The Bible implausibly presents Abimilech playing the fool twice with the same family; many scholars think the second Abimilech was the son of the first to solve the problem of one guy being so dense or so driven by his gonads (though history is full of such fools). Teubal claims that they were priestesses of high status and that a “sacred marriage” was arranged. It’s worth quoting Wikipedia here for some possible background on one version of the sacred marriage between priestess and king in ancient Mesopotamia, the homeland of the matriarchs:

Zagmuk is a Mesopotamian festival celebrated around the winter solstice, which literally means “beginning of the year”. It celebrates the triumph of Marduk, the patron deity of Babylon, over the forces of chaos, symbolized in later times by Tiamat. . .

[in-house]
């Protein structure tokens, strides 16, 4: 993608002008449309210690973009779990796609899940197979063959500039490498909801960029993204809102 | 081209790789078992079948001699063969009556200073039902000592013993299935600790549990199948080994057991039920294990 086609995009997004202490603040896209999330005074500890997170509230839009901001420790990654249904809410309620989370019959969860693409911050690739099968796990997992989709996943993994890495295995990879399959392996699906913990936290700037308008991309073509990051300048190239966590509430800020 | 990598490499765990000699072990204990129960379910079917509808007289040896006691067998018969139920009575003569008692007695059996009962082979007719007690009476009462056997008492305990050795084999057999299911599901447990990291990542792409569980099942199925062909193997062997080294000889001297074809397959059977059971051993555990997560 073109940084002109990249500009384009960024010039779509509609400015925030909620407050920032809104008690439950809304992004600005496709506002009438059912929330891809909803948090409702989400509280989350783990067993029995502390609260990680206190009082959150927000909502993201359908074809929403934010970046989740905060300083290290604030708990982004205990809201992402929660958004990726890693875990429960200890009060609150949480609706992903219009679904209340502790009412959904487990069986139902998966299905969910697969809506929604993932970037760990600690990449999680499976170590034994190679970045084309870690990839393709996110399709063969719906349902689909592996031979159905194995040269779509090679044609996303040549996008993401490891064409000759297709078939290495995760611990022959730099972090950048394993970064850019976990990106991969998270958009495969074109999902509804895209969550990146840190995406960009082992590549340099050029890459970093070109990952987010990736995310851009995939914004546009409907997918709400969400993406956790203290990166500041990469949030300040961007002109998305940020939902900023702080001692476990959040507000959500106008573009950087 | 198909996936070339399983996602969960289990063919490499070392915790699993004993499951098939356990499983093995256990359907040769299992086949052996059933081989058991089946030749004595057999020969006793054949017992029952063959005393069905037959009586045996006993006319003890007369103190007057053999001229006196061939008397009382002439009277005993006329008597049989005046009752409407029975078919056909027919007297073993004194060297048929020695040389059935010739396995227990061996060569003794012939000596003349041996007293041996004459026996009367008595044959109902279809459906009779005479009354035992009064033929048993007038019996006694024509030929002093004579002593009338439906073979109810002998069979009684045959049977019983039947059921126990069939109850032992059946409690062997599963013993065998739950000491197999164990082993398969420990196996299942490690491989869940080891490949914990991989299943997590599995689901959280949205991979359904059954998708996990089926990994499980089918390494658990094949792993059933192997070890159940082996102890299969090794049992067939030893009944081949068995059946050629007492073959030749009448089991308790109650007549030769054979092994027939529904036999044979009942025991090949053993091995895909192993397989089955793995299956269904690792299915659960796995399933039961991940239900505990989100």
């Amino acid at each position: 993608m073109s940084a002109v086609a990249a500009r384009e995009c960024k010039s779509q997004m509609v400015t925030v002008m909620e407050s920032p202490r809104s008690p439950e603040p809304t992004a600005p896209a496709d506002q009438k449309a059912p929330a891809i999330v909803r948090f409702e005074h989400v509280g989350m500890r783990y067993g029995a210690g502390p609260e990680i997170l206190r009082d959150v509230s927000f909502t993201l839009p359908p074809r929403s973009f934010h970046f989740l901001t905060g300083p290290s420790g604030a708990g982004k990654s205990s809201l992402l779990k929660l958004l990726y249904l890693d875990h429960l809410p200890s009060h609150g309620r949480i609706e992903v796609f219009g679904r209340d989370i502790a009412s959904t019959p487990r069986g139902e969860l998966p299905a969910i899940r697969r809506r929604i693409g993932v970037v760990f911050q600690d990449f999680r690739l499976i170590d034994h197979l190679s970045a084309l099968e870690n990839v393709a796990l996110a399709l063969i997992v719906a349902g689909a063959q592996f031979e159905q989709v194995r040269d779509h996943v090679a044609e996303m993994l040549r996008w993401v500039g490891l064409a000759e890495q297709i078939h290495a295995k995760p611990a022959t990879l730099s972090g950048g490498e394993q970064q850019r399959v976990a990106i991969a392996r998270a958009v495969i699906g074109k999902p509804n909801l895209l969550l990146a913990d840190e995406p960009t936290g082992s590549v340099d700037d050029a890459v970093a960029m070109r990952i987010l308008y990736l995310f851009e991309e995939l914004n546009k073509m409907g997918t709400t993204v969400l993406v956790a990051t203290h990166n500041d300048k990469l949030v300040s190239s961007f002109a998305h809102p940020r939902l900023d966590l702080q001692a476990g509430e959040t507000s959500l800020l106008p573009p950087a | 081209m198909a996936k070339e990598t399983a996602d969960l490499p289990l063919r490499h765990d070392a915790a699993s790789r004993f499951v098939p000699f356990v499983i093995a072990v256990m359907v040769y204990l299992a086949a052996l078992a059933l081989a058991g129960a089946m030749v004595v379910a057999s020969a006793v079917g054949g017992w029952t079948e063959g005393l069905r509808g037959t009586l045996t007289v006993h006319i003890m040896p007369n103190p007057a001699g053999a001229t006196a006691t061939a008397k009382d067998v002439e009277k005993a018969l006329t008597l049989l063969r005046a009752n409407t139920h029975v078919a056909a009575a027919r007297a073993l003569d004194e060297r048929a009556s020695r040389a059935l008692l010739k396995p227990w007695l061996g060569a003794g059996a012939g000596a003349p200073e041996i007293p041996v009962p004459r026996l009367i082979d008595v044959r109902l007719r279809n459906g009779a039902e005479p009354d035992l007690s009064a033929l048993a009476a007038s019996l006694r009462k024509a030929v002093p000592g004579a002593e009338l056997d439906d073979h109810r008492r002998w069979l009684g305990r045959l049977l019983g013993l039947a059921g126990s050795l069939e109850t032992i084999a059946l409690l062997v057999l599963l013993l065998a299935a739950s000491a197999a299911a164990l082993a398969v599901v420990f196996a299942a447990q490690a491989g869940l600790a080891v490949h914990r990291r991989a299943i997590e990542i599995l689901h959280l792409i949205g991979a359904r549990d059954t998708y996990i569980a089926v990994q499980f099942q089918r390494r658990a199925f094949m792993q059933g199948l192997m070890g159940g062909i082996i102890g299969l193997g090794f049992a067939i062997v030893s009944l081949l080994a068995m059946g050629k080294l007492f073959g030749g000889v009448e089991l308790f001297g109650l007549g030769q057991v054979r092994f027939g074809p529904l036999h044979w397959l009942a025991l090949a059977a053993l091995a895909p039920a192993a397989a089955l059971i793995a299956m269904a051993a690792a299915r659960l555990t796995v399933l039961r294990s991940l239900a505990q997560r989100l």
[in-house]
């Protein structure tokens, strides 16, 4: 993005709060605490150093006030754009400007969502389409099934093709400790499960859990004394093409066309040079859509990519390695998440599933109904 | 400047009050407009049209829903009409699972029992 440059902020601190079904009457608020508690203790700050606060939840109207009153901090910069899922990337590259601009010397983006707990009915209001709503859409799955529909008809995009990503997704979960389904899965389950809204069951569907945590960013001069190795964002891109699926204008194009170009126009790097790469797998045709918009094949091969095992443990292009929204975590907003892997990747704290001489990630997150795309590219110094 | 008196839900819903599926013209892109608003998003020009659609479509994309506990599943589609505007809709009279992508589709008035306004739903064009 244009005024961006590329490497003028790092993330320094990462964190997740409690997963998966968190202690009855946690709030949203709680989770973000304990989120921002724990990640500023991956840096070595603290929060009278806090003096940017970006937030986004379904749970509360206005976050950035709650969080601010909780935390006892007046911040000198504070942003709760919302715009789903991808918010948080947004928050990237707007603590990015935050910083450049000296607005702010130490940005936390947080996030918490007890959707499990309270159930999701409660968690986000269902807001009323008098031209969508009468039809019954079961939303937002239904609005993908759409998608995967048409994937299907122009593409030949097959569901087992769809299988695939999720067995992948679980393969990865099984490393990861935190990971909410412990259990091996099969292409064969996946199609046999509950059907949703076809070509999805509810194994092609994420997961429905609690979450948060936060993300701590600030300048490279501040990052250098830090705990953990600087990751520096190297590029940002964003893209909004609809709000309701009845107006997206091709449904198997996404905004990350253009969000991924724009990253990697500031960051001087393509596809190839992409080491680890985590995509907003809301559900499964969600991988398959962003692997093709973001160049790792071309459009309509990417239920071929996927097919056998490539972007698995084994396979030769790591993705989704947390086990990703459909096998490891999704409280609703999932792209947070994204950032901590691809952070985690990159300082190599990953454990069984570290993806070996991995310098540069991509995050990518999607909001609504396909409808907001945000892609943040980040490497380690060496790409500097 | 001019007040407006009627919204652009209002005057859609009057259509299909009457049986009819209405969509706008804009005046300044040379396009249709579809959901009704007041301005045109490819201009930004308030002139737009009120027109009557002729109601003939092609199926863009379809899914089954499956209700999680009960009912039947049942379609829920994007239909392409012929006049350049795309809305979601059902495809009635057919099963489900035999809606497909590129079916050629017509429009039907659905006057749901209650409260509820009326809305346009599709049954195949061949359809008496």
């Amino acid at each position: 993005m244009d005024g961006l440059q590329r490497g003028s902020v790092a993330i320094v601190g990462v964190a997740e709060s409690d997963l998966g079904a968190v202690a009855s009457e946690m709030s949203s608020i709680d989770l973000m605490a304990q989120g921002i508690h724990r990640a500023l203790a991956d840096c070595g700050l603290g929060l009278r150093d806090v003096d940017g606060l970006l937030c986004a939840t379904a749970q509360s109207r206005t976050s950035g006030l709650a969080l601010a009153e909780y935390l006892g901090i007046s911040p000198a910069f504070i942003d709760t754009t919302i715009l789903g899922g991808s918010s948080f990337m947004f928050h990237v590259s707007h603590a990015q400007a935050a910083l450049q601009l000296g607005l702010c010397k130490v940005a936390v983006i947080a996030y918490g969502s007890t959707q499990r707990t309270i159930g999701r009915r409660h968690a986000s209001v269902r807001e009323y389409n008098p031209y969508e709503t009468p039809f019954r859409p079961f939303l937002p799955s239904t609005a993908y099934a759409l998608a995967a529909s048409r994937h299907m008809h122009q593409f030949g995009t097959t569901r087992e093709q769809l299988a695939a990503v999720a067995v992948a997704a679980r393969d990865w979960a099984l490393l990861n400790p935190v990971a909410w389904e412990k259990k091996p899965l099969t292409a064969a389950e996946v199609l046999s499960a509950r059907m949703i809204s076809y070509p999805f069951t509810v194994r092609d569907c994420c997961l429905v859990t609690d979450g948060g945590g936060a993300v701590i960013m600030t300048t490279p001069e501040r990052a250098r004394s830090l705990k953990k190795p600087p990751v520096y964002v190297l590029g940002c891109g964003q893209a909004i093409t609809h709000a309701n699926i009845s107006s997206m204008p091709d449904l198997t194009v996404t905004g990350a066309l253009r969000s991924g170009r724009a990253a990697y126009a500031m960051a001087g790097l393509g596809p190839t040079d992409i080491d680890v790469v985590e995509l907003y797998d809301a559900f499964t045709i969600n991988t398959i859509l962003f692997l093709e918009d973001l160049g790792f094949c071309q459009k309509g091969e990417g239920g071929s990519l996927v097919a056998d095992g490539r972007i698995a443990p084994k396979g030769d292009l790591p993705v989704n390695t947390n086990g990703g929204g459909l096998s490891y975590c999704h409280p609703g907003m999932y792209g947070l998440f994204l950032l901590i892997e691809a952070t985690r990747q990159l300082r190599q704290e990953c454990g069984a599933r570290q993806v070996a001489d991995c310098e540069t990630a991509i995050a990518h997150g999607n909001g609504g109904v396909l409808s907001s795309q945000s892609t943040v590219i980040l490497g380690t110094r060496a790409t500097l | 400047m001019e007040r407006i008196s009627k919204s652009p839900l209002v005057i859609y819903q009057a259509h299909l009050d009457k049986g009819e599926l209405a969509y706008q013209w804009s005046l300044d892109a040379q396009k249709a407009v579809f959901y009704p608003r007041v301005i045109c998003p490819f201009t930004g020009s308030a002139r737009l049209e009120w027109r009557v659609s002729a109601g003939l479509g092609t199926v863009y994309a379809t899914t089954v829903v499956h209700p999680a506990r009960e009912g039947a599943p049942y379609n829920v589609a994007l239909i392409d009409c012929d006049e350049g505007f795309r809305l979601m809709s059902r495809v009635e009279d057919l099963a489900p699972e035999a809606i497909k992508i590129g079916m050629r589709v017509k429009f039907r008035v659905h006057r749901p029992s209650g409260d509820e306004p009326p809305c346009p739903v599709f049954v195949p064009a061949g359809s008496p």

In Babylon, the battle was acted out at the royal court with the king playing Marduk, and his son-rescuer as Nabu, the god of writing. Once freed from the powers of the underworld, the king would enact the rite of the Sacred Marriage on the 10th day of the ceremony. During this rite, the king (or En, as he was known in Sumer) would perform sexual intercourse with his spouse, normally a high priestess who had been chosen from among the “naditum,” a special class of priestesses who had taken a vow not of celibacy precisely, but of a refusal to bear children. The high priestess was known as the entu, and her ritual act of intercourse with the king was thought to regenerate the cosmos through a reenactment of the primordial coupling of the cosmic parents An and Ki, who had brought the world into being at the dawn of Time. If an eclipse of the sun fell on any of the 12 days of the ceremony, a substitute for the king was put in his place, since it was thought that any evils which might have befallen the king would accrue to the substitute instead. On the last day of the festival, the king was slain so that he could battle at Marduk’s side. To spare their king, Mesopotamians often utilized a mock king, played by a criminal who was anointed as king before the start of Zagmuk, and killed on the last day.